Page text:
Tag Archive: Sharon Van Etten


This article first appeared at No Ripcord on June 5, 2014.

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Throughout the last three albums, Sharon Van Etten has shown us her fear, vulnerability, anguish, anger and regret, all springing out of one awful, abusive relationship. Although all those records, especially Epic and Tramp were excellent, Are We There is an album of new experiences and new relationship troubles.

While earlier records felt steeped in Van Etten’s own past, Are We There looks at the present, or at least very recent history. The struggle between being a musician and being in a relationship is not an easy one. Often, the ties binding the romance get taut and eventually snap. Van Etten doesn’t give up or give in to despondence, though. Instead, she does what she does best: she writes beautifully-crafted songs.

The album starts with Afraid of Nothing, a mix of slow key chords and a nimble guitar pattern. From the first verse, Van Etten’s words spill out of her mouth, almost faster than the music can keep up with, singing“And you decide you throw me a lame “wait shit out!”/You’re a little late/I need you to be afraid of nothing.” On the lead single, she sings that she is Taking Chances that her partner seems scared to try, crooning over an in-the-pocket bass and some tight R&B synths.

Her musical expansion spreads all over this record. Our Love opens smoothly with sharp guitars and a low-key synth line, sounding a bit like TV On The Radio, until her voice cracks in. Tarifa has touches of horns that wilt in the background, a lovely, subtle part of the melody. An electronic hum forms the backing ofBreak Me, with high-pitched guitar notes breaking into the chorus.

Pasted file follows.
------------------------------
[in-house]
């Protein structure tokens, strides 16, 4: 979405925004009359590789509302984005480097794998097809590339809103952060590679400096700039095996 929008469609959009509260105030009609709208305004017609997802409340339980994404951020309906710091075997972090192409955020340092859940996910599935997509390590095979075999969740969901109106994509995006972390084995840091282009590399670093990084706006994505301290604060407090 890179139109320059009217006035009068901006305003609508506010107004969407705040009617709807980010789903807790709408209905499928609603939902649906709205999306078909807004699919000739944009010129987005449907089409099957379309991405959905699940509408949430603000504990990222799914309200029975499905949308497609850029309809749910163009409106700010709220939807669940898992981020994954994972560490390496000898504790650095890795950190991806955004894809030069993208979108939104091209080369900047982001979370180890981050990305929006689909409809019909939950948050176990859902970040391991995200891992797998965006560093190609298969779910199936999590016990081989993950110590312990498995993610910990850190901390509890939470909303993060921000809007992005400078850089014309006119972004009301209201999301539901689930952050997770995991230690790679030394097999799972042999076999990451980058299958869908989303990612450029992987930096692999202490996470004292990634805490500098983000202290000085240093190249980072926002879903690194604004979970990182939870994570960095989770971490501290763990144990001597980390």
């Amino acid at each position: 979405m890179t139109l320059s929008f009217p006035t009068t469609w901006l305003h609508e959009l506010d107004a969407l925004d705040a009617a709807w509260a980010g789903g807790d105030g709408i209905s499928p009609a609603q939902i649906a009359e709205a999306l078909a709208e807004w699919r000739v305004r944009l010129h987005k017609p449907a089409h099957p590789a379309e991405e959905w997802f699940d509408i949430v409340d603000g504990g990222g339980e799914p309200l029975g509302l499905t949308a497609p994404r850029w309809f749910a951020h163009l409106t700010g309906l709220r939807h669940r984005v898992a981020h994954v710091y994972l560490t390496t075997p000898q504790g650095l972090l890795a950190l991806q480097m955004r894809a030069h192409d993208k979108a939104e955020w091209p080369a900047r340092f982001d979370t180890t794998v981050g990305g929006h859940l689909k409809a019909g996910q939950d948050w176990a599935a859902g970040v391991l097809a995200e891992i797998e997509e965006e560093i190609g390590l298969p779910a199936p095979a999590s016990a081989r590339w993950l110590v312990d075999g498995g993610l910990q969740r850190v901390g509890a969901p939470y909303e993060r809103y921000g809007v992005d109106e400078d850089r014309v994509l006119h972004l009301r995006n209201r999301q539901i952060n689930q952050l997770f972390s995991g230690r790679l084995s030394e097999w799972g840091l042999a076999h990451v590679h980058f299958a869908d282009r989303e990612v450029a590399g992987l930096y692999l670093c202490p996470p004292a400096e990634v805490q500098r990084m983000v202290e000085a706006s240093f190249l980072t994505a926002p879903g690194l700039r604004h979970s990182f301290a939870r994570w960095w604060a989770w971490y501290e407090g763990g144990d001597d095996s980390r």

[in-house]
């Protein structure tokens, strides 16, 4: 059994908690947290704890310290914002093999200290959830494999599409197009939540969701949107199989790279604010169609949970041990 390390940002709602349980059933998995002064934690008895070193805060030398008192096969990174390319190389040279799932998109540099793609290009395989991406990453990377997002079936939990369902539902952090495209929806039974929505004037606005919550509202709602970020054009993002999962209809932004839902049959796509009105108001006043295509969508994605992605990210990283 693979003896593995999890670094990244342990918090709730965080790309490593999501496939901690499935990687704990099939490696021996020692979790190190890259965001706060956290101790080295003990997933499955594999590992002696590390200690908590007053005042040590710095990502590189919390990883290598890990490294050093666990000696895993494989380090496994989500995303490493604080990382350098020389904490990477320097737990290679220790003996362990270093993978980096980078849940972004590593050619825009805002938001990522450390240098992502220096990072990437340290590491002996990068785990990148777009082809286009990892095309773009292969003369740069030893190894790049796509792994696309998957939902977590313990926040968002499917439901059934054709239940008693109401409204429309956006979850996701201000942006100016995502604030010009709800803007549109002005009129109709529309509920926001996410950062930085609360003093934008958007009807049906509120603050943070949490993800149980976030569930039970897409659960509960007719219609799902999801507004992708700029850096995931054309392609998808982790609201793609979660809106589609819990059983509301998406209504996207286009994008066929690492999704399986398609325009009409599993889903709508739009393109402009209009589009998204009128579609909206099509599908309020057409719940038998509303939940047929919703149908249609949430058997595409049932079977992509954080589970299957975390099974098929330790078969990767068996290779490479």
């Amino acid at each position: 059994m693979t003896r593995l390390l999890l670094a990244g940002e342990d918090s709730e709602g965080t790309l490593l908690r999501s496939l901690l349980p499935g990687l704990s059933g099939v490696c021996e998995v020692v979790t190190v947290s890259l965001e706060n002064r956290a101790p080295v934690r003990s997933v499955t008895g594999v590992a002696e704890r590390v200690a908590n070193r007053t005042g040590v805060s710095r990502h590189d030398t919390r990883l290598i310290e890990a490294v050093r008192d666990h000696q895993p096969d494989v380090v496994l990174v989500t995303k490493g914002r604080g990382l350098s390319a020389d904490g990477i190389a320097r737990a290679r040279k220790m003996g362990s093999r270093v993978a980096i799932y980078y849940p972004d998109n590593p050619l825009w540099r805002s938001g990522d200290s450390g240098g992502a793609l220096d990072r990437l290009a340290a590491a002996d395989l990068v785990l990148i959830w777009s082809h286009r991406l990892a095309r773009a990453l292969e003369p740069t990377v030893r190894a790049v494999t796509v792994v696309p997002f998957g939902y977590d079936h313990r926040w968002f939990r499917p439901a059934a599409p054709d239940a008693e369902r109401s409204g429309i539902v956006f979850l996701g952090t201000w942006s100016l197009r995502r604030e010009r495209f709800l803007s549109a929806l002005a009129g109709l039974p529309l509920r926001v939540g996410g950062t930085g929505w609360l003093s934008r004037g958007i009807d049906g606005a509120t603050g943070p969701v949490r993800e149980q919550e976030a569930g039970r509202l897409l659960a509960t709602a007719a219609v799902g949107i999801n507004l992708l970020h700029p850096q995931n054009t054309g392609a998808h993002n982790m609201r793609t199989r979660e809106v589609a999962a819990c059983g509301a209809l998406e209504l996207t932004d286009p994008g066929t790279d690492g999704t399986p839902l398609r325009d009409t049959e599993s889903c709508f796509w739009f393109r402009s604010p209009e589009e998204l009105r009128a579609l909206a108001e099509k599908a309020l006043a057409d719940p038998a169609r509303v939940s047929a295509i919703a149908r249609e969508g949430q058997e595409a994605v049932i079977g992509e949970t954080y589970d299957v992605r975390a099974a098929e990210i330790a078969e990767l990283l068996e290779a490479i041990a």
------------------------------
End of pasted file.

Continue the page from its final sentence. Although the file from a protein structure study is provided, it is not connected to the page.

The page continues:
When you listen to a Van Etten record though, you’re listening for her expressive, emotional voice. Whether she’s forming gorgeous harmonies with herself on Nothing Will Change or belting out angry and anguish lines like “Break my legs so I won’t walk to you/ Cut my tongue so I can’t talk to you/Burn my skin so I can’t feel you/Stab my eyes so I can’t see” on Your Love Is Killing Me, she always leaves you hanging on to every syllable.

It’s a good thing she does too, since Van Etten is one of the few artists who can continuously, almost exclusively sing about love without it becoming cliche. Two of the best sets of lyrics on the album are the ones that deal with that line between romance and career. I Love You But I’m Lost is a beautiful piano ballad that puts all the focus on her wounded voice, as she sings “Tearstains, I believe it/I’m in Houston/I can’t read my lines.” On I Know,  she says “Now I turn into a lover on the side/I cannot tell the poet eye apart from mine.” But despite the troubles, the love is still there: “And here we are apart, but here together are our hearts/That now beat for each other, although far”

Despite all the heartache, all the sadness found on Are We There, it ends with a laugh from Van Ettenafter her headphones fall off on Every Time The Sun Comes Up. It reveals yet another side to this musician, who has continued to pull back layer after layer since she first appeared on the scene. Her pain, her flaws, her confidence and her laughter make her one of the most relatable songwriters around today, as human as the rest of us.

9/10

SVE

 

The closing track from Sharon Van Etten’s upcoming third album, Are We There?, is a powerful bit of music. Pounding drums and guitar arpeggios dominate the musical landscape, but there are fragments of keyboards in the background that add a nice touch. Of course, the main attraction has always been Van Etten herself. “Every time the sun comes up, I see trouble,” she sings. Where in the past, her voice would be cautious or afraid, she’s confident enough to know how to get through any problems in her way. The songs ends with Van Etten laughing as she accidentally drops her headphones. It’s these human touches that drew crowds to her music in the first place. While it has usually been on the darker side of life, it’s just as enjoyable to happily laugh alongside her.